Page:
Another measurement argument that is often raised is that the value of the option at grant date is different from the value of the benefit the employee ultimately receives at exercise. Agreed, but that's a red herring. The future value of the option is not relevant to measuring compensation cost today. Today's value is relevant. Today's value impounds market expectations of future cash flows, stock price, and volatility. It's the appropriate measure of today' cost.
The FASB Proposal
On June 30, 1993, the FASB published its proposed standards for measuring compensation cost for all stock-based compensation awards. Key provisions:
1. Accounting should treat all stock-based compensation in the same way, including fixed and variable stock options, SARs, and restricted stock.
2. Stock options and other stock-based awards have value and are part of compensation cost that should be recognized by the employer.
3. Compensation cost would be measured on the grant date based on the fair valu of the award for all stock-based compensation awards net of grants that are not expected to vest.
4. On grant date, that cost would initially be recognized in the employer's balance sheet both as an asset (prepaid compensation) and as an element of stockholders' equity (stock options outstanding).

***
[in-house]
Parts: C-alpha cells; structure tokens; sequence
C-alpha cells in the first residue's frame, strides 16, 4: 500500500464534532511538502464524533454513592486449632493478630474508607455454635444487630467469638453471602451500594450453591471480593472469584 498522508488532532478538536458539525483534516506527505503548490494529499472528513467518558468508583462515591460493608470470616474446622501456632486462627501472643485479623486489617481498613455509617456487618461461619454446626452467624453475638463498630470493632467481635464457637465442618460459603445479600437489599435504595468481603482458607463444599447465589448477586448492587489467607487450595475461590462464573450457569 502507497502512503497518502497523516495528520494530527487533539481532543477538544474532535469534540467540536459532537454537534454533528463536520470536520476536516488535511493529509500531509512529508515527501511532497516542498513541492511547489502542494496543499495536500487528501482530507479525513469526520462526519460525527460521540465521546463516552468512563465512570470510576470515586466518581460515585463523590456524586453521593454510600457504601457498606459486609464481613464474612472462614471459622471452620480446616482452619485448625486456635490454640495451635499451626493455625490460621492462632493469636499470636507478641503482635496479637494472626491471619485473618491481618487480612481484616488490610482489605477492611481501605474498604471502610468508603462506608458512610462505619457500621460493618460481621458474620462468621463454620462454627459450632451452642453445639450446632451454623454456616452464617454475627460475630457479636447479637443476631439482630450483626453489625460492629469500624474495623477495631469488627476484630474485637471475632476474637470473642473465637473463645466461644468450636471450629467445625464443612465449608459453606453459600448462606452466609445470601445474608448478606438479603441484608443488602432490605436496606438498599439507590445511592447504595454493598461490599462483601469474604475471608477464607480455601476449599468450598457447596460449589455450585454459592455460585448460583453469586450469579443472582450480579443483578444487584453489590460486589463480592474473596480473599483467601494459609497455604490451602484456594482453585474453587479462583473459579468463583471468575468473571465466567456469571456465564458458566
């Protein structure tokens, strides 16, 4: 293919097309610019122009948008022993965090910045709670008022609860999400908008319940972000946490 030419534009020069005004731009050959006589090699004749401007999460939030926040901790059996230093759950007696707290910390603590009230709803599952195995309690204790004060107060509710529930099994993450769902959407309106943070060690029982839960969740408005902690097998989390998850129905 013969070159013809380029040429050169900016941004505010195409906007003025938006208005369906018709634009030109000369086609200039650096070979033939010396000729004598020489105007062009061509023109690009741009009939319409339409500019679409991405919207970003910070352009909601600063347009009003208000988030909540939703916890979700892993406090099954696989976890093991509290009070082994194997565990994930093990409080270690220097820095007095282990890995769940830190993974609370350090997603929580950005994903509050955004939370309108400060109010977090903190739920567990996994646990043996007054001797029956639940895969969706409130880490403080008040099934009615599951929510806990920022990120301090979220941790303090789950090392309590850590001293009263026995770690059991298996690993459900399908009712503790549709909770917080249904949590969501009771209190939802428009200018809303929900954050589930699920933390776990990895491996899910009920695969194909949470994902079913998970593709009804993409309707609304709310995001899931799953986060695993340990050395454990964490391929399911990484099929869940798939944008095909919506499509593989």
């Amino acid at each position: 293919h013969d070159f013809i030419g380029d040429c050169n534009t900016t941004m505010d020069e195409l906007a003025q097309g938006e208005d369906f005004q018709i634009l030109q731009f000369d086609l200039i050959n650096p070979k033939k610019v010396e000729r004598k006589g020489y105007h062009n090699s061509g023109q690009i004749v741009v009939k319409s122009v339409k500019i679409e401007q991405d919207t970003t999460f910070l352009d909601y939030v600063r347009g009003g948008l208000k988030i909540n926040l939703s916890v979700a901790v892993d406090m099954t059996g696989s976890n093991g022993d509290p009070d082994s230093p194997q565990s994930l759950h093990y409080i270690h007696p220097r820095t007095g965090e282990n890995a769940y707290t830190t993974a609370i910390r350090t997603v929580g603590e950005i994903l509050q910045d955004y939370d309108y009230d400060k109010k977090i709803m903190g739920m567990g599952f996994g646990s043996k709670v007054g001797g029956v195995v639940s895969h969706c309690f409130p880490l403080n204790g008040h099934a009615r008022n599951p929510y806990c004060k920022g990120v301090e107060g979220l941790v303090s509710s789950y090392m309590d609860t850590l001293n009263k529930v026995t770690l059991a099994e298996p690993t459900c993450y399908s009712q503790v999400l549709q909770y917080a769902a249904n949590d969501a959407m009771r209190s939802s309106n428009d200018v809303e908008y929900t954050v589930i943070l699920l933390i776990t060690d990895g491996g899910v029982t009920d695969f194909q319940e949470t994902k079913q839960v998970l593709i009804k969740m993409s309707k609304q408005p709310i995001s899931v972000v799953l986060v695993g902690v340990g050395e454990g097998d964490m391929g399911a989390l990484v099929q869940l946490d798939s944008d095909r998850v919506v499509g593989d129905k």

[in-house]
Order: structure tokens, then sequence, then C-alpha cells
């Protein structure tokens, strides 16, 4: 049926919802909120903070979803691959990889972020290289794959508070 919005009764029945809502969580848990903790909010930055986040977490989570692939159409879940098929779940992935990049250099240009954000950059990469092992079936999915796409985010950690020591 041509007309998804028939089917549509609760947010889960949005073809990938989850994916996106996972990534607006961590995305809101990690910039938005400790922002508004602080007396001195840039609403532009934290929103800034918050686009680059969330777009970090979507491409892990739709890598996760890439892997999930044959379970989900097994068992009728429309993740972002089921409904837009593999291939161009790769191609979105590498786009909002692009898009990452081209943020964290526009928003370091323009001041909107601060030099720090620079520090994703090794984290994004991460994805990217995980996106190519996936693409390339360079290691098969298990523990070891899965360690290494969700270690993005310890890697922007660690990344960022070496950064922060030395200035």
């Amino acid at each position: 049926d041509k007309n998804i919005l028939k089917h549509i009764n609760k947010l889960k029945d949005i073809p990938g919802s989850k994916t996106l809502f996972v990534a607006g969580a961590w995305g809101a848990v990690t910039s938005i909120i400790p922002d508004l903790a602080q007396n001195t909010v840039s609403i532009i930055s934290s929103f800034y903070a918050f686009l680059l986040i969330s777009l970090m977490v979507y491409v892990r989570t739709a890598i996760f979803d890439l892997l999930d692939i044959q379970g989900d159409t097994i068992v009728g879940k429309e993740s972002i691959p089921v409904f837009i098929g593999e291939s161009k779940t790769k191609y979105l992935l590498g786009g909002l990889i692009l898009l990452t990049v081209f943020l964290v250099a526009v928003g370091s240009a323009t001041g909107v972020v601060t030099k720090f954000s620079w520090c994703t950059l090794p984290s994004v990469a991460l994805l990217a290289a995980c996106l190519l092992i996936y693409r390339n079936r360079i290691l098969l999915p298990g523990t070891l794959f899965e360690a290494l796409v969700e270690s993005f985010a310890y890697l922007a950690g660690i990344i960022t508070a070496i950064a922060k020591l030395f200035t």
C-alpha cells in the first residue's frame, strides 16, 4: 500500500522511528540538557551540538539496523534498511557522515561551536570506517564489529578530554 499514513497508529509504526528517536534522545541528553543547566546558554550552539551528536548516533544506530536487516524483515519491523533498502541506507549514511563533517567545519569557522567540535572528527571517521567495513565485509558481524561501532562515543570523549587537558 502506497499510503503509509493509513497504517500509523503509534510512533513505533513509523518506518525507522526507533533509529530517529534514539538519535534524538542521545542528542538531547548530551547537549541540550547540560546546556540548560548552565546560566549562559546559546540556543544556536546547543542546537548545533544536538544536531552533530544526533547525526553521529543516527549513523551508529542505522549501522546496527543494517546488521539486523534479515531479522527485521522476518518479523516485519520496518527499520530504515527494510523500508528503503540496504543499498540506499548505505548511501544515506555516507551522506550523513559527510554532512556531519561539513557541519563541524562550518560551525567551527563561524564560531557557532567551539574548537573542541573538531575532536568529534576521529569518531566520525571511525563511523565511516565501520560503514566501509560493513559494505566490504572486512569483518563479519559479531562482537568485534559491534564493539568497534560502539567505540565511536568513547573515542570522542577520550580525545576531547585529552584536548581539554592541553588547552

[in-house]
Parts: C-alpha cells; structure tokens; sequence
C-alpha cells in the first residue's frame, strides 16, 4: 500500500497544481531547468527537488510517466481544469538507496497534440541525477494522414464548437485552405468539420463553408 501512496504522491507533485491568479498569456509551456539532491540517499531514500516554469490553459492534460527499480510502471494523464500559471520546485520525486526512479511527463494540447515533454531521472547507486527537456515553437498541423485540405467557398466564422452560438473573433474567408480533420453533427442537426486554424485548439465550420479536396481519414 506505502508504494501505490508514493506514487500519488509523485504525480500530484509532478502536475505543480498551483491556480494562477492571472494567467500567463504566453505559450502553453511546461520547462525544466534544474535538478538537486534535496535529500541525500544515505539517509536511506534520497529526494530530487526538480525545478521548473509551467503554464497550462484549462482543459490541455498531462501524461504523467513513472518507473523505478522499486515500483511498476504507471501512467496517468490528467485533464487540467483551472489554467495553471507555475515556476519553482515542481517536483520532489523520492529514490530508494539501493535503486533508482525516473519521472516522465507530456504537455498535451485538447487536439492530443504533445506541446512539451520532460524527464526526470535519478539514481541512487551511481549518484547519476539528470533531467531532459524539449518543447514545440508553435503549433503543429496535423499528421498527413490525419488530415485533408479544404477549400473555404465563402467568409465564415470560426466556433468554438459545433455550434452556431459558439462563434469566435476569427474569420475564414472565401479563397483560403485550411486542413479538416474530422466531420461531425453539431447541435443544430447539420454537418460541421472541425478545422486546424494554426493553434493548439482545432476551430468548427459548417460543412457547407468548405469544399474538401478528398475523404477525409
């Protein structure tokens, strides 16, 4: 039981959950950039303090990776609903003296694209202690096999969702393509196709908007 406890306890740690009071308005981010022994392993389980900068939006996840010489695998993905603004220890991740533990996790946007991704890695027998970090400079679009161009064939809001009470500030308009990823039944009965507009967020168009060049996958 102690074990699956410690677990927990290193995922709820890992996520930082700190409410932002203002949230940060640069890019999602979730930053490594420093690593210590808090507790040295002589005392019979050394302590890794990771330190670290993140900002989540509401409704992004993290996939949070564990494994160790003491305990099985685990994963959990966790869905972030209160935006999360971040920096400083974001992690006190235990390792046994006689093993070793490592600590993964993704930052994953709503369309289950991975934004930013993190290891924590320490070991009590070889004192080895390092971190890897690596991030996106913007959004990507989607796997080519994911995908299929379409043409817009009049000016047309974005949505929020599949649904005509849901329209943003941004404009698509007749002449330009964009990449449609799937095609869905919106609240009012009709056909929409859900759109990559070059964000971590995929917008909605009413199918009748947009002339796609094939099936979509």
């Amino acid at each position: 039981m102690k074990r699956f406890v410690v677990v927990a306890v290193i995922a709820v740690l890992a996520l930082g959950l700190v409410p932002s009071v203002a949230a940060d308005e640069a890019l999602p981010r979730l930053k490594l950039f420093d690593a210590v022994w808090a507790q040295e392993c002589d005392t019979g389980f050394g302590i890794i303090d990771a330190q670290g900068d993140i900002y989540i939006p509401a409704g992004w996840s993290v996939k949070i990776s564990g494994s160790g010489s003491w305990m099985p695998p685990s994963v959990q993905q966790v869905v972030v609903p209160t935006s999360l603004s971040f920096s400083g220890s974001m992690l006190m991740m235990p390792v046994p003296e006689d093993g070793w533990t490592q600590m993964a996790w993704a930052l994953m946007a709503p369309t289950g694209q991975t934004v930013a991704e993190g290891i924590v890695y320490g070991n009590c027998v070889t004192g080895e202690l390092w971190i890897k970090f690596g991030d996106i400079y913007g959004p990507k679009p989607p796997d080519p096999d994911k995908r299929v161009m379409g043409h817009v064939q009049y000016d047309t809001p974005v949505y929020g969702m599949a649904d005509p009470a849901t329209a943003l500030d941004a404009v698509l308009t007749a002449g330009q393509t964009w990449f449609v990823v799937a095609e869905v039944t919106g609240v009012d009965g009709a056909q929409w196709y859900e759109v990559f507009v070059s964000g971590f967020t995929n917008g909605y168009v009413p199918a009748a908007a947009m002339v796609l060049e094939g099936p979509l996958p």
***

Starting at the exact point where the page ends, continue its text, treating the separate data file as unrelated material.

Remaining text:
5. The asset would be amortized as compensation expense over the service period--the period of employee service for which the compensation is deemed to be earned, usually the vesting period unless that terms of the grant specify a shorter service period.
6. Public companies will use option-pricing models, such as the Black- Scholes o binomial models, to estimate the fair value of their options. Nonpublic companies may use the minimum value method, which does not require an estimate of the expected volatility of the underlying stock. Minimum value captures only the component of fair value that stems from the ability to defer payment of the exercise price until the option is exercised.
7. The initial measurement of compensation (both the asset and stockholders' equity item) that was based on the value of the award at grant date would later be adjusted, if necessary, to reflect the outcome of any performance conditions or service-related factors. Those subsequent adjustments could result in zero cumulative compensation expense being recognized if the options ultimately are forfeited or not earned. However, compensation cost would not be adjusted for changes in the stock price after the grant date.
Effect of Proposals on Practice
How would these conclusions affect current practice? We can use the earlier example of the fixed option, SAR, and performance option to illustrate (50,000 shares, exercise price $20 per share, stock price $20 per share at grant date, $50 at exercise date). Additional assumptions necessary to value the option are risk-free interest rate 6.5% expected option term four years, expected volatility 30%, expected dividend yield 1.5%, expected forfeitures 5% per year, and vesting period two years.